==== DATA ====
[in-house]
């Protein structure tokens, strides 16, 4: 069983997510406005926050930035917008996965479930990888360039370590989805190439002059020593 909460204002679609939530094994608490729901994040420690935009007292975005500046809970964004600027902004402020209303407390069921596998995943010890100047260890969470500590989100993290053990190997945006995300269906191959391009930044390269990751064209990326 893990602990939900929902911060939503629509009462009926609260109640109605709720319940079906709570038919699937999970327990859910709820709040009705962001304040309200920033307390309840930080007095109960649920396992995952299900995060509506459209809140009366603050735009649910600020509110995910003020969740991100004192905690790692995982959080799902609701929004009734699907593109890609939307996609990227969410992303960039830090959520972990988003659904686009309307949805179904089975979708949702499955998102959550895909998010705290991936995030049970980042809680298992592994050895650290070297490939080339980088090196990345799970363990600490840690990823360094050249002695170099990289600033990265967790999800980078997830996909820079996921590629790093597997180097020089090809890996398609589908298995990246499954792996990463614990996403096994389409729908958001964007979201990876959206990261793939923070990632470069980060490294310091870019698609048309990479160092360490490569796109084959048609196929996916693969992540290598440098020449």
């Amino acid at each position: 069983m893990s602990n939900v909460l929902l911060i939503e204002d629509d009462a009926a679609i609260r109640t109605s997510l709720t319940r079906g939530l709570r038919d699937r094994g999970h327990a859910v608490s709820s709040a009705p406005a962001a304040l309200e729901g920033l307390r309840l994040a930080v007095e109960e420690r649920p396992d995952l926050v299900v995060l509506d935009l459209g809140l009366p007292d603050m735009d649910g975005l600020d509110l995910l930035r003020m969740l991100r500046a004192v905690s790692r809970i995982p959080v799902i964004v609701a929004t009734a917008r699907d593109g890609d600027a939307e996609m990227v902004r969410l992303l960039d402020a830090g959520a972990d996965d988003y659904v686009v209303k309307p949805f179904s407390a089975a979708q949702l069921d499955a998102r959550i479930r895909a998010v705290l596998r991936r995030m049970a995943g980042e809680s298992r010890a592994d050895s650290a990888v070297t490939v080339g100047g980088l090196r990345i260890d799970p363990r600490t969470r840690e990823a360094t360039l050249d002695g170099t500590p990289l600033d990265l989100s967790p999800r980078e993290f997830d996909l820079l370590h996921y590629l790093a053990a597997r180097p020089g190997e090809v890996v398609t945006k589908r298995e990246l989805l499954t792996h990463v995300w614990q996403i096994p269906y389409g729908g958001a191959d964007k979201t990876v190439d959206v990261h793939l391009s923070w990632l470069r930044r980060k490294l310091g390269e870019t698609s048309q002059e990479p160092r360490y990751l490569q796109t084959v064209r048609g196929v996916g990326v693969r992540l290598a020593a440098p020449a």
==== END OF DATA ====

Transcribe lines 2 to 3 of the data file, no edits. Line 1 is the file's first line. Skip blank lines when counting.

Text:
């Protein structure tokens, strides 16, 4: 069983997510406005926050930035917008996965479930990888360039370590989805190439002059020593 909460204002679609939530094994608490729901994040420690935009007292975005500046809970964004600027902004402020209303407390069921596998995943010890100047260890969470500590989100993290053990190997945006995300269906191959391009930044390269990751064209990326 893990602990939900929902911060939503629509009462009926609260109640109605709720319940079906709570038919699937999970327990859910709820709040009705962001304040309200920033307390309840930080007095109960649920396992995952299900995060509506459209809140009366603050735009649910600020509110995910003020969740991100004192905690790692995982959080799902609701929004009734699907593109890609939307996609990227969410992303960039830090959520972990988003659904686009309307949805179904089975979708949702499955998102959550895909998010705290991936995030049970980042809680298992592994050895650290070297490939080339980088090196990345799970363990600490840690990823360094050249002695170099990289600033990265967790999800980078997830996909820079996921590629790093597997180097020089090809890996398609589908298995990246499954792996990463614990996403096994389409729908958001964007979201990876959206990261793939923070990632470069980060490294310091870019698609048309990479160092360490490569796109084959048609196929996916693969992540290598440098020449």
């Amino acid at each position: 069983m893990s602990n939900v909460l929902l911060i939503e204002d629509d009462a009926a679609i609260r109640t109605s997510l709720t319940r079906g939530l709570r038919d699937r094994g999970h327990a859910v608490s709820s709040a009705p406005a962001a304040l309200e729901g920033l307390r309840l994040a930080v007095e109960e420690r649920p396992d995952l926050v299900v995060l509506d935009l459209g809140l009366p007292d603050m735009d649910g975005l600020d509110l995910l930035r003020m969740l991100r500046a004192v905690s790692r809970i995982p959080v799902i964004v609701a929004t009734a917008r699907d593109g890609d600027a939307e996609m990227v902004r969410l992303l960039d402020a830090g959520a972990d996965d988003y659904v686009v209303k309307p949805f179904s407390a089975a979708q949702l069921d499955a998102r959550i479930r895909a998010v705290l596998r991936r995030m049970a995943g980042e809680s298992r010890a592994d050895s650290a990888v070297t490939v080339g100047g980088l090196r990345i260890d799970p363990r600490t969470r840690e990823a360094t360039l050249d002695g170099t500590p990289l600033d990265l989100s967790p999800r980078e993290f997830d996909l820079l370590h996921y590629l790093a053990a597997r180097p020089g190997e090809v890996v398609t945006k589908r298995e990246l989805l499954t792996h990463v995300w614990q996403i096994p269906y389409g729908g958001a191959d964007k979201t990876v190439d959206v990261h793939l391009s923070w990632l470069r930044r980060k490294l310091g390269e870019t698609s048309q002059e990479p160092r360490y990751l490569q796109t084959v064209r048609g196929v996916g990326v693969r992540l290598a020593a440098p020449a």